One of the ongoing challenges for the church is to relate the good news of Jesus Christ in language that people can understand. It is a sad fact that the longer we are involved in the church the more comfortable we become with a language called “Christianese”. Words such as “sin”, “repentance”, “grace” and “Saviour” have rich meaning for us and I would not begin to suggest that we even think of discarding them. But they are at best meaningless to the average non-Christian and in some cases they are seriously negatively loaded. (When I was a child I used to think that the Salvation Army had its name because it picked up old discarded clothes and furniture and saved them. I had no idea that people could be saved too!) We need the fresh breath of the Holy Spirit to sweep us out of the language of the Christian ghetto to communicate the good news of Jesus in new ways that touch the minds and hearts and lives of those around us, that causes them to ask questions as the crowd did at Pentecost. “How is this happening?” “What does this mean?” “What shall we do?”
The result of the Holy Spirit’s work on the day of Pentecost was that three thousand people were added to the little band of Christian believers in its first twenty-four hours. I can’t imagine the logistics involved in baptizing all those people! However, I know that growth on a similar scale continues in many parts of the world today. In the Middle East and North Africa there are reliable reports of thousands of Muslims turning to Christ, sometimes quietly and beneath the official radar, sometimes in mass baptisms of dozens, even hundreds, of people. An article a couple of years ago in the London Telegraph told the story of massive church growth in China. It included a calculation by Purdue University Sociology professor Fenggang Yang that by the year 2030 the Christian population of China will exceed 247 million, making it the largest Christian population in the world.
I am sure we welcome such growth. At the same time growth also brings its challenges. Remember that wind of the Holy Spirit, stirring things up, moving them around, undoing our tidy little arrangements? It didn’t take long for that to happen among the Christian believers in Jerusalem. Just move a few pages along in Acts, to chapter 6, where Luke begins, “In those days when the number of believers rapidly multiplied…” It all sounds good. But then he goes on: “… there were rumblings of discontent.” The problem centred on the Greek-speaking believers, who were complaining that their widows were being overlooked in the daily distribution of food. A couple of chapters later we meet with Simon, who had been a practiser of sorcery and had the crazy notion that he could buy the Holy Spirit with money. In each of these cases (and there would be many more), the problem the disciples were facing was the challenge of growth, as new people came into the community and brought with them new backgrounds, new ideas, new issues, and new needs.
The New Testament bids us look forward to the day when people of every nation, tribe, people and language will stand around the throne of the Lamb crying aloud, “Salvation belongs to our God!” (Revelation 7:9-10) That is a picture of heaven, but from an earthly perspective things can look different. The church in Corinth included in its number women and men who came from backgrounds of sexual immorality, idolatry, adultery, thievery, crass materialism, alcoholism, backbiting and dodgy business practices. But they were there because the Holy Spirit had brought them there. I imagine that the lives of the elders and deacons in that church would have been much quieter without them. As it was, however, it must have been something like a bronco ride. The wind of the Holy Spirit was blowing through them—and all they could do was to hold on for dear life and pray!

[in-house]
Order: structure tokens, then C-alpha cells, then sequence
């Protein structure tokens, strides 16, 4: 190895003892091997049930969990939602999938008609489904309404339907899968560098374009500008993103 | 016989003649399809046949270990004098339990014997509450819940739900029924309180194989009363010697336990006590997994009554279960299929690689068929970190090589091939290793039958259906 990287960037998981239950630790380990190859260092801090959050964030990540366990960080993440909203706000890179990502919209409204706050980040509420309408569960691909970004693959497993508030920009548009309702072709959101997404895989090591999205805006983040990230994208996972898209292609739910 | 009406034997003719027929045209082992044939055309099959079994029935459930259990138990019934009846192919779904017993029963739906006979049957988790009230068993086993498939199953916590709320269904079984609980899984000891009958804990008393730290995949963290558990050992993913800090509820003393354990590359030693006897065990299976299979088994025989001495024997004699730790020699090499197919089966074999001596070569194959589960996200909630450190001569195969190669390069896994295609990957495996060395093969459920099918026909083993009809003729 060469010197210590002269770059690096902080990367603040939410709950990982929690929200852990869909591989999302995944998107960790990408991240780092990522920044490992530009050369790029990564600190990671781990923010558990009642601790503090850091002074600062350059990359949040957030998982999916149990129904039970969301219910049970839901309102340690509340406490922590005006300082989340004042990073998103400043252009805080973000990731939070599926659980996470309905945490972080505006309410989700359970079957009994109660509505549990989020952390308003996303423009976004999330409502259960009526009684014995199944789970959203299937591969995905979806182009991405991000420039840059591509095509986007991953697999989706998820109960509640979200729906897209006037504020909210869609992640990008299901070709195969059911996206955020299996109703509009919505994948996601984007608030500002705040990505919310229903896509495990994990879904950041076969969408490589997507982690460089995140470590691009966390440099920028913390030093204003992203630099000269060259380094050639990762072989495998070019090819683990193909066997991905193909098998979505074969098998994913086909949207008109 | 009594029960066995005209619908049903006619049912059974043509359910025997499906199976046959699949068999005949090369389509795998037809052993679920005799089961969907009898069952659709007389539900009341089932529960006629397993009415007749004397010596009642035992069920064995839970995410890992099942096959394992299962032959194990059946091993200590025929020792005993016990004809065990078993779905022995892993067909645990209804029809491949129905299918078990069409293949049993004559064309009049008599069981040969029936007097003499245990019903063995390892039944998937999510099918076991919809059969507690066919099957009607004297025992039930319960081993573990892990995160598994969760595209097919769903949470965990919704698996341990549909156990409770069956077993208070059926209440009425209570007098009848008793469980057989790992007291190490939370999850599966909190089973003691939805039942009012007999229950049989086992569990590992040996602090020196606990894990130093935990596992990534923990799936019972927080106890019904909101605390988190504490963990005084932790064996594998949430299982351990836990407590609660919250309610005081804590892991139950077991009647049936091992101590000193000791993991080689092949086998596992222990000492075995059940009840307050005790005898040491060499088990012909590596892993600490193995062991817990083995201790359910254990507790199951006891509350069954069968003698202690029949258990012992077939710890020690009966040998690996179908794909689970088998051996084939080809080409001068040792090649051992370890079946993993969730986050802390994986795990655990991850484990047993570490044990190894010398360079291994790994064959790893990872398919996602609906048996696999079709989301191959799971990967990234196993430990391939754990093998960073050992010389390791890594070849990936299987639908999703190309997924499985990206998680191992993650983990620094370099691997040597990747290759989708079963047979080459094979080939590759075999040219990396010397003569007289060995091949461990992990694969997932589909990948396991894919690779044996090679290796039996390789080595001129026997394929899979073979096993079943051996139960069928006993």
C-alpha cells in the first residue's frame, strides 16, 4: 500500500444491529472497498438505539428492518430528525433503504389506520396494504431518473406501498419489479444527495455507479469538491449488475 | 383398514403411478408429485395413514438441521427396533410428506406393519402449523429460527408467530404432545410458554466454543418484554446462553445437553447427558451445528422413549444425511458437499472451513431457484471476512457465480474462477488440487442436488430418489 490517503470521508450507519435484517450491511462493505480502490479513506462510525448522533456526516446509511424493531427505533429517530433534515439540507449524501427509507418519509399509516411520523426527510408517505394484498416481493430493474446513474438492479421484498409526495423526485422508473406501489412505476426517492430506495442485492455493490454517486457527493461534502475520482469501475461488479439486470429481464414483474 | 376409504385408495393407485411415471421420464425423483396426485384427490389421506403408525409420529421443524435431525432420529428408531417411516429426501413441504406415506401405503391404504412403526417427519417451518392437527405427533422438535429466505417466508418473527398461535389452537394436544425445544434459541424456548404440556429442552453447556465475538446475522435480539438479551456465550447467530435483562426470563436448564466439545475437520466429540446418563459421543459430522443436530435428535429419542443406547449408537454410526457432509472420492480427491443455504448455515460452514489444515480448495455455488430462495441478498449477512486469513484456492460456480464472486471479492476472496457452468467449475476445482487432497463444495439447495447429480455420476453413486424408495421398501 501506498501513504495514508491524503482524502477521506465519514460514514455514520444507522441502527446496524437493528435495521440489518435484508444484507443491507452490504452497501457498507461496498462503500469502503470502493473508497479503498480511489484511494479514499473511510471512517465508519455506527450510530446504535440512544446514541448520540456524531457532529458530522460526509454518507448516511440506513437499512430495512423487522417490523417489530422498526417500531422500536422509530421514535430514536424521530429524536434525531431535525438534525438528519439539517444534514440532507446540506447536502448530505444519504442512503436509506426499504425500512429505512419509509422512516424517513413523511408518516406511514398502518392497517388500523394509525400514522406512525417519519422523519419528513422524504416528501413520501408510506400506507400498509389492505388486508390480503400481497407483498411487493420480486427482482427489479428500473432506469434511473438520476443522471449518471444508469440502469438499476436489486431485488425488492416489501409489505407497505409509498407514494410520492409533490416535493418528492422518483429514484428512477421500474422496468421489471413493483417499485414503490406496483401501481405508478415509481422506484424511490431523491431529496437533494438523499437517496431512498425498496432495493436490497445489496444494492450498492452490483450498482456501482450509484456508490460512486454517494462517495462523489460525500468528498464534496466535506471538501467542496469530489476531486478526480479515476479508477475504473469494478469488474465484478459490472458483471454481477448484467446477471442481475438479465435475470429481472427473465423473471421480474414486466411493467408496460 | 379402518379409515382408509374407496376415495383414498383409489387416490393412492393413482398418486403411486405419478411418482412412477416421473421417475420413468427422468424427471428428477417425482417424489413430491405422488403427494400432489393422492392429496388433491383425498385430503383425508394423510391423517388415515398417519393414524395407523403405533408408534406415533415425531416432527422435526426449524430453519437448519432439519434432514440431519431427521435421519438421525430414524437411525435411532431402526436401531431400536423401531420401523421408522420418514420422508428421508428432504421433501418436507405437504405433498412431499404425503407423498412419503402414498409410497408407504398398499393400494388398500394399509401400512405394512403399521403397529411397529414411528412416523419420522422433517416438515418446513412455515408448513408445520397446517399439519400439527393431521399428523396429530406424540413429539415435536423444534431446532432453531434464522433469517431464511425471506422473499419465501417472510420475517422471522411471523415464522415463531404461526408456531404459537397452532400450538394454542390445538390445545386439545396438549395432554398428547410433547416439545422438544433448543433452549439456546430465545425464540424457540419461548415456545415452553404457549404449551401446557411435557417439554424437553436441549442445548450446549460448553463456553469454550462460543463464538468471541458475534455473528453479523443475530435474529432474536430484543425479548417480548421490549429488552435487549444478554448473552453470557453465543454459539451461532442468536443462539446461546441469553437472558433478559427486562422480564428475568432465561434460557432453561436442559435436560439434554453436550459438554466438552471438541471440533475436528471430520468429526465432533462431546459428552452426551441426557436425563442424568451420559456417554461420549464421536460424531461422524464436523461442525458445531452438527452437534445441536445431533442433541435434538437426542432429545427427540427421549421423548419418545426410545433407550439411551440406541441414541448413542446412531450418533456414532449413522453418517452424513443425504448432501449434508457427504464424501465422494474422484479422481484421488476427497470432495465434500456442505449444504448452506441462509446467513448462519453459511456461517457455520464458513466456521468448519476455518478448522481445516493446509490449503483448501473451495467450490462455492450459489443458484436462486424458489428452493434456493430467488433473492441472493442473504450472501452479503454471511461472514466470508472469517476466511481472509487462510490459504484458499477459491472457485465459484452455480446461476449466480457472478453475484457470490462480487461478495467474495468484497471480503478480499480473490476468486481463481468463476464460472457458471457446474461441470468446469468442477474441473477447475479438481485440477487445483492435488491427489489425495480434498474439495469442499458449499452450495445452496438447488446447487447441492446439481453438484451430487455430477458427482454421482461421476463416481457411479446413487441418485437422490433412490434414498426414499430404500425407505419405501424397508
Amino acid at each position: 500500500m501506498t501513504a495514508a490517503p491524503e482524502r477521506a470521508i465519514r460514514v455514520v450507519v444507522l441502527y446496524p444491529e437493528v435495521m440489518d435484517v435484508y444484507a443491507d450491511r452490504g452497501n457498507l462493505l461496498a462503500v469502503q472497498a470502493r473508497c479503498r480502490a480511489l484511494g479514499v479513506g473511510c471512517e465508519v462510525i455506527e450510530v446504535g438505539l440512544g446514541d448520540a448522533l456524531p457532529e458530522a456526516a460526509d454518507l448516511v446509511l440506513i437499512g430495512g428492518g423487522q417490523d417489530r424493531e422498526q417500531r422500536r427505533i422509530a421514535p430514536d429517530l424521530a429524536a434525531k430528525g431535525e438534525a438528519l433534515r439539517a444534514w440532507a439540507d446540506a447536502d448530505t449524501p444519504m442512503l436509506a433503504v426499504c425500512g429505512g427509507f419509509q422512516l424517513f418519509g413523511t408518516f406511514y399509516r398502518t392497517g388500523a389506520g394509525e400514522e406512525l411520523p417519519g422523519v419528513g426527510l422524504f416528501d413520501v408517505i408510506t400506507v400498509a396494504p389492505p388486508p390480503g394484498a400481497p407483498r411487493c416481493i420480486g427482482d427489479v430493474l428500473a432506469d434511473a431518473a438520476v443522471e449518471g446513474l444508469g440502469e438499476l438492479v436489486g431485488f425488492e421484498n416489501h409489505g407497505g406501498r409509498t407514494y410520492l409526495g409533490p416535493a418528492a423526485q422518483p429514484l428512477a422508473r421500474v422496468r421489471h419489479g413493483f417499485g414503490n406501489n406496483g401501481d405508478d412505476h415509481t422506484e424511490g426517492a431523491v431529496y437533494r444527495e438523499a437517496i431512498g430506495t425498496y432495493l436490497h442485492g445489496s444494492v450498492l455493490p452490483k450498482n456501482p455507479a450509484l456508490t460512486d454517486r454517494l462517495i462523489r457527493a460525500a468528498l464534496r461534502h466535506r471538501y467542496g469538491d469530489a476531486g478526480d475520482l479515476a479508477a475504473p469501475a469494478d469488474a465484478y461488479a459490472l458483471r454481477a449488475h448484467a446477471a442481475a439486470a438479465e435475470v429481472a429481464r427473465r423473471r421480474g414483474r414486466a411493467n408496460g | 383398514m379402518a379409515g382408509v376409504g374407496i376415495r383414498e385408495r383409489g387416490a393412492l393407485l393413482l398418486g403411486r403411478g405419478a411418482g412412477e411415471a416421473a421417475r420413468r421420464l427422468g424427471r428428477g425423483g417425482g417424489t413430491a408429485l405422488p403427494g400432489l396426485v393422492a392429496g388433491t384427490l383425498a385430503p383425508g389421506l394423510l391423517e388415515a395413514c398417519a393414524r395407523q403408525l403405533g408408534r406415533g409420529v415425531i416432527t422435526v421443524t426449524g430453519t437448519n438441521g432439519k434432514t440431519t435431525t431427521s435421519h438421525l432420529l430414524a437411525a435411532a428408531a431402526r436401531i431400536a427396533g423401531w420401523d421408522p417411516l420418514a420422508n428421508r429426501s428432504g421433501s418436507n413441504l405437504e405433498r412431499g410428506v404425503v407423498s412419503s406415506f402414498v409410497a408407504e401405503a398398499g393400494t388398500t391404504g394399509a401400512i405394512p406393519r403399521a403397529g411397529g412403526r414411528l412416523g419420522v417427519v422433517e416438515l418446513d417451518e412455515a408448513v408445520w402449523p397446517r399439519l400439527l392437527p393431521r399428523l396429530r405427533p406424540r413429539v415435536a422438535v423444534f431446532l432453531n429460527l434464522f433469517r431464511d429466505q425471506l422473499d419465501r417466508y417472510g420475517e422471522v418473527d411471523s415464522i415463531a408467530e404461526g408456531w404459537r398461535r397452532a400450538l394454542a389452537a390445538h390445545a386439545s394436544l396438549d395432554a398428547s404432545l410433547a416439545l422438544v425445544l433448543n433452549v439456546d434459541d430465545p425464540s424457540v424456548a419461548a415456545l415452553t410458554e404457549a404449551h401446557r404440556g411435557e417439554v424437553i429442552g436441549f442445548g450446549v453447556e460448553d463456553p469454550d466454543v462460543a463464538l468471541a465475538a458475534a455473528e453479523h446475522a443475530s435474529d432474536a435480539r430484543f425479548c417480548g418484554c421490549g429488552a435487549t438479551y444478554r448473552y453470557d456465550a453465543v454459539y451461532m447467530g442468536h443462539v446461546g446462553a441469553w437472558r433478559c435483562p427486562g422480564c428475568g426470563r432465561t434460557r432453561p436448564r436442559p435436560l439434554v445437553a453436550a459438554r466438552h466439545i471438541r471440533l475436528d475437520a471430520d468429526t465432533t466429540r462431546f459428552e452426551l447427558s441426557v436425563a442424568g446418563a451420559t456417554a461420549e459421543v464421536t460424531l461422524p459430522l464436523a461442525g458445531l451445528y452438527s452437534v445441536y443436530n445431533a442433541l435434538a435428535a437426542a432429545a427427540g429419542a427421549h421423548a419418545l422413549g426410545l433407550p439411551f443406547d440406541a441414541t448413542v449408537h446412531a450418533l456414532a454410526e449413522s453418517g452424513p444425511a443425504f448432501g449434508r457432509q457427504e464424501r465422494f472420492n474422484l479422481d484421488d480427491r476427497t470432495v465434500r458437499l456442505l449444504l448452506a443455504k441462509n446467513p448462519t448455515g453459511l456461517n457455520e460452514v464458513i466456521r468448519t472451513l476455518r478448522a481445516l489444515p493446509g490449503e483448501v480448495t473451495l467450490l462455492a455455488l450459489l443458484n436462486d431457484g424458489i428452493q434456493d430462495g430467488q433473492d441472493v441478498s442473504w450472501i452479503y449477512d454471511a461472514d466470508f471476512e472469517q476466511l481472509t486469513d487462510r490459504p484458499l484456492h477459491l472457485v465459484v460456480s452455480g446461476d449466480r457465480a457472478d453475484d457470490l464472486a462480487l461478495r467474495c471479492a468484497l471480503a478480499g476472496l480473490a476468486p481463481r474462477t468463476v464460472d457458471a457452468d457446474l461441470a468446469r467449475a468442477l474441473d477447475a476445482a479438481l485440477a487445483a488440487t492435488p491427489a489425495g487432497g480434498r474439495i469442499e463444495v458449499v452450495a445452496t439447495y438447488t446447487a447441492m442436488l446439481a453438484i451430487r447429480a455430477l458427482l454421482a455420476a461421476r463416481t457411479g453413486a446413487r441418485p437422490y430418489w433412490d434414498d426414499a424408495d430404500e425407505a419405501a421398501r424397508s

As the Holy Spirit moves through us he will bring new people into our midst—and unless we are only prepared to accept clones of ourselves, that will bring its challenges. But the Spirit is equal to them and we must trust him to do his work.
There is a new movement that has been gaining strength in the church. It’s called “messy church”. I don’t know a lot about it, but I am attracted to the title. I well remember an elderly clergyman coming into my office and staring at my desk. “You know,” he said (and I’m sure you’ve heard this before), “a messy desk is the sign of a healthy mind.” I’m not sure that that is entirely true, but I took it as a compliment. At the heart of “messy church” is the notion that a church that is healthy and growing, a church where the Holy Spirit is blowing, will always be a little messy, a little rough around the edges, perhaps even a little unsettling at times. At the same time it will undoubtedly be an adventure. It will bring rich, deep and lasting relationships as we face life’s challenges together, as we don’t ignore the mess around us and within us and together allow the Holy Spirit to do his work.
All of this is so worth it, because it is part and parcel of participating in God’s new creation irrupting into the old. As in the opening chapter of Genesis, the Holy Spirit is hovering over the waters, bringing about a whole new order from the darkness and chaos that surround us. And you and I have the inestimable privilege, with Peter and James and Mary and Joanna and Andrew and Paul, with Augustine and John of the Cross and Theresa and all the countless saints down through the ages, with men and women and children in Burma and Argentina, Libya and Nigeria and some of the most unlikely places in the world today, of being participants in and witnesses to that new creation.
“Suddenly a sound like the blowing of a violent wind came from heaven and filled the whole house where they were sitting.” Are you and I willing to be swept off our feet by the Holy Spirit and blown into that adventure which is God’s new creation?
 Tom Phillips, “China on course to become 'world's most Christian nation' within 15 years”, The Telegraph, 19 April 2014. http://www.telegraph.co.uk/news/worldnews/asia/china/10776023/China-on-course-to-become-worlds-most-Christian-nation-within-15-years.html
 New Living Translation
 See 1 Corinthians 6:9-10